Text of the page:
17. 17.
    Ohlsson M, Tajsharghi H, Darin N, Kyllerman M, Oldfors A (2004) Follow-up of nemaline myopathy in two patients with novel mutations in the skeletal muscle alpha-actin gene (ACTA1). Neuromuscul Disord 14:471–475PubMedCrossRefGoogle Scholar
  18. 18.
    Kaindl AM, Ruschendorf F, Krause S, Goebel HH, Koehler K, Becker C, Pongratz D, Muller-Hocker J, Nurnberg P, Stoltenburg-Didinger G, Lochmuller H, Huebner A (2004) Missense mutations of ACTA1 cause dominant congenital myopathy with cores. J Med Genet 41:842–848PubMedCrossRefGoogle Scholar
  19. 19.
    Tajsharghi H, Kimber E, Holmgren D, Tulinius M, Oldfors A (2007) Distal arthrogryposis and muscle weakness associated with a beta-tropomyosin mutation. Neurology 68:772–775PubMedCrossRefGoogle Scholar
  20. 20.
    Tajsharghi H, Ohlsson M, Lindberg C, Oldfors A (2007) Congenital myopathy with nemaline rods and cap structures caused by a mutation in the beta-Tropomyosin gene (TPM2). Arch Neurol 64:1334–1338PubMedCrossRefGoogle Scholar
  21. 21.
    Sung SS, Brassington AM, Grannatt K, Rutherford A, Whitby FG, Krakowiak PA, Jorde LB, Carey JC, Bamshad M (2003) Mutations in genes encoding fast-twitch contractile proteins cause distal arthrogryposis syndromes. Am J Hum Genet 72:681–690PubMedCrossRefGoogle Scholar
  22. 22.
    Donner K, Ollikainen M, Ridanpaa M, Christen HJ, Goebel HH, de Visser M, Pelin K, Wallgren-Pettersson C (2002) Mutations in the beta-tropomyosin (TPM2) gene—a rare cause of nemaline myopathy. Neuromuscul Disord 12:151–158PubMedCrossRefGoogle Scholar
  23. 23.
    Lehtokari VL, Ceuterick-de Groote C, de Jonghe P, Marttila M, Laing NG, Pelin K, Wallgren-Pettersson C (2007) Cap disease caused by heterozygous deletion of the beta-tropomyosin gene TPM2. Neuromuscul Disord 17:433–442PubMedCrossRefGoogle Scholar
  24. 24.
    Lehtokari VL, Pelin K, Donner K, Voit T, Rudnik-Schoneborn S, Stoetter M, Talim B, Topaloglu H, Laing NG, Wallgren-Pettersson C (2008) Identification of a founder mutation in TPM3 in nemaline myopathy patients of Turkish origin. Eur J Hum Genet in pressGoogle Scholar
  25. 25.
    Laing NG, Wilton SD, Akkari PA, Dorosz S, Boundy K, Kneebone C, Blumbergs P, White S, Watkins H, Love DR et al (1995) A mutation in the alpha tropomyosin gene TPM3 associated with autosomal dominant nemaline myopathy NEM1. Nat Genet 10:249PubMedGoogle Scholar
  26. 26.
    Tan P, Briner J, Boltshauser E, Davis MR, Wilton SD, North K, Wallgren-Pettersson C, Laing NG (1999) Homozygosity for a nonsense mutation in the alpha-tropomyosin slow gene TPM3 in a patient with severe infantile nemaline myopathy. Neuromuscul Disord 9:573–579PubMedCrossRefGoogle Scholar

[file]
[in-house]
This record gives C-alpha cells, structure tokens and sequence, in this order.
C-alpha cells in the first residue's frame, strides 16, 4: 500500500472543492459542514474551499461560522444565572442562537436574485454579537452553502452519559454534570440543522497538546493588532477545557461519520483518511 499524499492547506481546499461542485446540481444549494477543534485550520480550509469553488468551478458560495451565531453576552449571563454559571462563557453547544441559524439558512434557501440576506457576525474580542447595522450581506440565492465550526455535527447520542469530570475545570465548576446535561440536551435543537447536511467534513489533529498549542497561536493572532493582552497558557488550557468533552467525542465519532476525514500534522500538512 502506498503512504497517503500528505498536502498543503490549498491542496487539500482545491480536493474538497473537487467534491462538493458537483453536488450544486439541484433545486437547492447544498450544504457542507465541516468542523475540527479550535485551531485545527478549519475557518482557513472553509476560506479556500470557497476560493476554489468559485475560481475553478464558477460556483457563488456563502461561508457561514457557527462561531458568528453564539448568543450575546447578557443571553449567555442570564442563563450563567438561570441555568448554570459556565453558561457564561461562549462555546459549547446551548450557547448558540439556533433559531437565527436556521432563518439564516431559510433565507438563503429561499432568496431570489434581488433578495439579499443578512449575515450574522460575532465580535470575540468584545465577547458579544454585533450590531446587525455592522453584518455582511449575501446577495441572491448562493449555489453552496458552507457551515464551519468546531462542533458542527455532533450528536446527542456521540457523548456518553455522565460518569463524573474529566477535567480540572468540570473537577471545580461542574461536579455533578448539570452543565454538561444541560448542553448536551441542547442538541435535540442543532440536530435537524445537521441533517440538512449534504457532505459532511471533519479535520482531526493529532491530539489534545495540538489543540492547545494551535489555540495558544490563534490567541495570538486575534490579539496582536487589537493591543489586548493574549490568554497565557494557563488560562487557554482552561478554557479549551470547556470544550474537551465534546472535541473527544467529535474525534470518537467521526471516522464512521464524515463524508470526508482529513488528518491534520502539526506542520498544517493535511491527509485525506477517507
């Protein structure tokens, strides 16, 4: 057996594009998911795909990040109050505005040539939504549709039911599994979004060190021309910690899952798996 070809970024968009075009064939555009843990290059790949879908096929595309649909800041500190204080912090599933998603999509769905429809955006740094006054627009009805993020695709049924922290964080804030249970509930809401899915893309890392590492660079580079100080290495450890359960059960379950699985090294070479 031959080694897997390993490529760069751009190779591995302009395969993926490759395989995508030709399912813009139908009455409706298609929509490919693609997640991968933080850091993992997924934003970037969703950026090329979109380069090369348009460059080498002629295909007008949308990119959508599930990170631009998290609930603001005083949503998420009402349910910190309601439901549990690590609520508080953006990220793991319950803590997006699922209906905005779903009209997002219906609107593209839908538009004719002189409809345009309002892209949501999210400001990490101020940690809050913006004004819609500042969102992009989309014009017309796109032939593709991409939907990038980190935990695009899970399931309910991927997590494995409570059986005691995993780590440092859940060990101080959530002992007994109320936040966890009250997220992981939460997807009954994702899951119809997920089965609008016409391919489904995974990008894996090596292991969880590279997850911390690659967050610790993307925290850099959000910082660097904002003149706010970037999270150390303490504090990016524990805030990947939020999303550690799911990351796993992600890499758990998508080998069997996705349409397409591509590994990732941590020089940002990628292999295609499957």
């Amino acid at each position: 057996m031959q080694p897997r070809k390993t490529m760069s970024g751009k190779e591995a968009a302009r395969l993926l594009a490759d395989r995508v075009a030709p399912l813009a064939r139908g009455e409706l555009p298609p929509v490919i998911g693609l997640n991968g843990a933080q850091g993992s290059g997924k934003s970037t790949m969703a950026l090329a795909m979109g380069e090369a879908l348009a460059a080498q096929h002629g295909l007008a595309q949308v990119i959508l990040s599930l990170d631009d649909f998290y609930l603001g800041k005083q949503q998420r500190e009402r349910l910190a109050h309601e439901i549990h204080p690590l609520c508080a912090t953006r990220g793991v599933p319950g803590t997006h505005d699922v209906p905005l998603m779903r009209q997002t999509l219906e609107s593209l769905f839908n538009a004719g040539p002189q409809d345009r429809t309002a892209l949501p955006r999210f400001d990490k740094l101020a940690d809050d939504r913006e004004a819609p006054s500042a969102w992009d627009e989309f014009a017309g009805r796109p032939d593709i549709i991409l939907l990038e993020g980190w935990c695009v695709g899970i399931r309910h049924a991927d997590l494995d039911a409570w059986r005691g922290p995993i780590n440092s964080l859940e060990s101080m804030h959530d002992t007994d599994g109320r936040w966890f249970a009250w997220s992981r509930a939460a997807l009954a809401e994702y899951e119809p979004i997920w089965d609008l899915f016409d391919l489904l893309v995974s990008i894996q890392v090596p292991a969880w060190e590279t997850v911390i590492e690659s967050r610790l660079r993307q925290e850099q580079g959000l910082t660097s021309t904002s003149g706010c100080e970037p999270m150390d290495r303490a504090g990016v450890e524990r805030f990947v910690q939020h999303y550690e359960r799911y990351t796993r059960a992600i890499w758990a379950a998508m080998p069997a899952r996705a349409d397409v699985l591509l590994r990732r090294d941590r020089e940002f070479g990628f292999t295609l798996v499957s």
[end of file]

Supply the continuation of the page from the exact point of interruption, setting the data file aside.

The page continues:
27. 27.
    Clarke NF, Kolski H, Dye DE, Lim E, Smith RL, Patel R, Fahey MC, Bellance R, Romero NB, Johnson ES, Labarre-Vila A, Monnier N, Laing NG, North KN (2008) Mutations in TPM3 are a common cause of congenital fiber type disproportion. Ann Neurol 63:329–337PubMedCrossRefGoogle Scholar
  28. 28.
    Penisson-Besnier I, Monnier N, Toutain A, Dubas F, Laing N (2007) A second pedigree with autosomal dominant nemaline myopathy caused by TPM3 mutation: a clinical and pathological study. Neuromuscul Disord 17:330–337PubMedCrossRefGoogle Scholar
  29. 29.
    Shrimpton AE, Hoo JJ (2006) A TNNI2 mutation in a family with distal arthrogryposis type 2B. Eur J Med Genet 49:201–206PubMedCrossRefGoogle Scholar
  30. 30.
    Jiang M, Zhao X, Han W, Bian C, Li X, Wang G, Ao Y, Li Y, Yi D, Zhe Y, Lo WH, Zhang X, Li J (2006) A novel deletion in TNNI2 causes distal arthrogryposis in a large Chinese family with marked variability of expression. Hum Genet 120:238–242PubMedCrossRefGoogle Scholar
  31. 31.
    Kimber E, Tajsharghi H, Kroksmark AK, Oldfors A, Tulinius M (2006) A mutation in the fast skeletal muscle troponin I gene causes myopathy and distal arthrogryposis. Neurology 67:597–601PubMedCrossRefGoogle Scholar
  32. 32.
    Johnston JJ, Kelley RI, Crawford TO, Morton DH, Agarwala R, Koch T, Schaffer AA, Francomano CA, Biesecker LG (2000) A novel nemaline myopathy in the Amish caused by a mutation in troponin T1. Am J Hum Genet 67:814–821PubMedCrossRefGoogle Scholar
  33. 33.
    Sung SS, Brassington AM, Krakowiak PA, Carey JC, Jorde LB, Bamshad M (2003) Mutations in TNNT3 cause multiple congenital contractures: a second locus for distal arthrogryposis type 2B. Am J Hum Genet 73:212–214PubMedCrossRefGoogle Scholar
  34. 34.
    Lehtokari VL, Pelin K, Sandbacka M, Ranta S, Donner K, Muntoni F, Sewry C, Angelini C, Bushby K, Van den Bergh P, Iannaccone S, Laing NG, Wallgren-Pettersson C (2006) Identification of 45 novel mutations in the nebulin gene associated with autosomal recessive nemaline myopathy. Hum Mutat 27:946–956PubMedCrossRefGoogle Scholar
  35. 35.
    Wallgren-Pettersson C, Lehtokari VL, Kalimo H, Paetau A, Nuutinen E, Hackman P, Sewry C, Pelin K, Udd B (2007) Distal myopathy caused by homozygous missense mutations in the nebulin gene. Brain 130:1465–1476PubMedCrossRefGoogle Scholar
  36. 36.